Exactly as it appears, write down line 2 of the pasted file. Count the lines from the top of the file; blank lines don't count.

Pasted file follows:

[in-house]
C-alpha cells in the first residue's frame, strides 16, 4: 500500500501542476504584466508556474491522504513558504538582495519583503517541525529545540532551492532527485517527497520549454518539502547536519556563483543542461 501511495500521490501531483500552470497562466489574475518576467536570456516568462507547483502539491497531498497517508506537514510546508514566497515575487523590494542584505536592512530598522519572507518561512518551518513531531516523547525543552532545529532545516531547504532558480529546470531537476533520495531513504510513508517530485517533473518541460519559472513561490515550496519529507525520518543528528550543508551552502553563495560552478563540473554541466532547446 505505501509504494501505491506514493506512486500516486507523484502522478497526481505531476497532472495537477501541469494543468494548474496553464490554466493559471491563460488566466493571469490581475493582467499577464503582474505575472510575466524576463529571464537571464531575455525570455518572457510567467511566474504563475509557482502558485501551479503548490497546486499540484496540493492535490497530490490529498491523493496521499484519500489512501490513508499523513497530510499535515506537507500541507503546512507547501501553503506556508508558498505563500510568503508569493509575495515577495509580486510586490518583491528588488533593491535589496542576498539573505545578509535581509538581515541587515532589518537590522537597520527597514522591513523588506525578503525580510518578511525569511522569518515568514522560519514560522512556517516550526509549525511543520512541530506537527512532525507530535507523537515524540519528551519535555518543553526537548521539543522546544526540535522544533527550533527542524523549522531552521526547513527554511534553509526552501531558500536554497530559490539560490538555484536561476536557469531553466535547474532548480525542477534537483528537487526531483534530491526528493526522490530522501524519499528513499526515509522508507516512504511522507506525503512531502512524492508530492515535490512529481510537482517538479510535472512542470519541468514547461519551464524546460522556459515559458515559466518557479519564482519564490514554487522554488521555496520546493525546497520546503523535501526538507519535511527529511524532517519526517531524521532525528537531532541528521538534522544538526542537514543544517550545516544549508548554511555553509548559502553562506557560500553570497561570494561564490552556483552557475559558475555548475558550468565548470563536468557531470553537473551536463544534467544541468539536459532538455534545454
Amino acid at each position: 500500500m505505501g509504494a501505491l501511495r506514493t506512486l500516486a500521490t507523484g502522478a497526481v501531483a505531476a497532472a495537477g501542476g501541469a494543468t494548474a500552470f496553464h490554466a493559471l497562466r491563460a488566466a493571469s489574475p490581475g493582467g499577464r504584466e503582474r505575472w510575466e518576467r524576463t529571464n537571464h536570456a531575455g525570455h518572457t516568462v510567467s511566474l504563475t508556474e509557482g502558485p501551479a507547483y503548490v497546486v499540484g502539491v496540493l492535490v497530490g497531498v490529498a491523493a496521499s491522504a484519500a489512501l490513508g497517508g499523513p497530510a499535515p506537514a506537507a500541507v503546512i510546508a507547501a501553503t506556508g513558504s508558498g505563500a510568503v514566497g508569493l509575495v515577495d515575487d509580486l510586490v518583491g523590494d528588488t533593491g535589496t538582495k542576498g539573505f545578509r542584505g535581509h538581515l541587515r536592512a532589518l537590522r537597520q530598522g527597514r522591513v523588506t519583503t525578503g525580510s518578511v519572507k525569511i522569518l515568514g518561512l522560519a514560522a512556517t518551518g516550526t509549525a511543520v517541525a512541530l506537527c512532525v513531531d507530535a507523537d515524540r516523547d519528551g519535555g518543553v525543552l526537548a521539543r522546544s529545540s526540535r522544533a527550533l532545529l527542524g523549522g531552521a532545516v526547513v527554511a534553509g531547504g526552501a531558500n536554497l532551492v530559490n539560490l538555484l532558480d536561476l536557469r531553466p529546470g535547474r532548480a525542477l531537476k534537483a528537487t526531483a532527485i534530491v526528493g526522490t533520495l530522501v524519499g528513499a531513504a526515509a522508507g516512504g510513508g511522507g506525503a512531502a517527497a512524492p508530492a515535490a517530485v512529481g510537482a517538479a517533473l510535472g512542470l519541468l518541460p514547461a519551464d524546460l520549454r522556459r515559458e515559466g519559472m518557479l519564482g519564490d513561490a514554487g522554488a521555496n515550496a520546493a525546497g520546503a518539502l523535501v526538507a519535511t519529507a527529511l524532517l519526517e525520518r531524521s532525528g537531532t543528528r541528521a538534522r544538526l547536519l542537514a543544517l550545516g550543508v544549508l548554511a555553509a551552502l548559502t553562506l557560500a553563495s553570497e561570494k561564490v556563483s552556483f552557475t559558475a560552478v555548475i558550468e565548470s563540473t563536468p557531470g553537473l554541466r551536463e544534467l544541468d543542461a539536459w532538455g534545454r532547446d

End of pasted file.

C-alpha cells in the first residue's frame, strides 16, 4: 500500500501542476504584466508556474491522504513558504538582495519583503517541525529545540532551492532527485517527497520549454518539502547536519556563483543542461 501511495500521490501531483500552470497562466489574475518576467536570456516568462507547483502539491497531498497517508506537514510546508514566497515575487523590494542584505536592512530598522519572507518561512518551518513531531516523547525543552532545529532545516531547504532558480529546470531537476533520495531513504510513508517530485517533473518541460519559472513561490515550496519529507525520518543528528550543508551552502553563495560552478563540473554541466532547446 505505501509504494501505491506514493506512486500516486507523484502522478497526481505531476497532472495537477501541469494543468494548474496553464490554466493559471491563460488566466493571469490581475493582467499577464503582474505575472510575466524576463529571464537571464531575455525570455518572457510567467511566474504563475509557482502558485501551479503548490497546486499540484496540493492535490497530490490529498491523493496521499484519500489512501490513508499523513497530510499535515506537507500541507503546512507547501501553503506556508508558498505563500510568503508569493509575495515577495509580486510586490518583491528588488533593491535589496542576498539573505545578509535581509538581515541587515532589518537590522537597520527597514522591513523588506525578503525580510518578511525569511522569518515568514522560519514560522512556517516550526509549525511543520512541530506537527512532525507530535507523537515524540519528551519535555518543553526537548521539543522546544526540535522544533527550533527542524523549522531552521526547513527554511534553509526552501531558500536554497530559490539560490538555484536561476536557469531553466535547474532548480525542477534537483528537487526531483534530491526528493526522490530522501524519499528513499526515509522508507516512504511522507506525503512531502512524492508530492515535490512529481510537482517538479510535472512542470519541468514547461519551464524546460522556459515559458515559466518557479519564482519564490514554487522554488521555496520546493525546497520546503523535501526538507519535511527529511524532517519526517531524521532525528537531532541528521538534522544538526542537514543544517550545516544549508548554511555553509548559502553562506557560500553570497561570494561564490552556483552557475559558475555548475558550468565548470563536468557531470553537473551536463544534467544541468539536459532538455534545454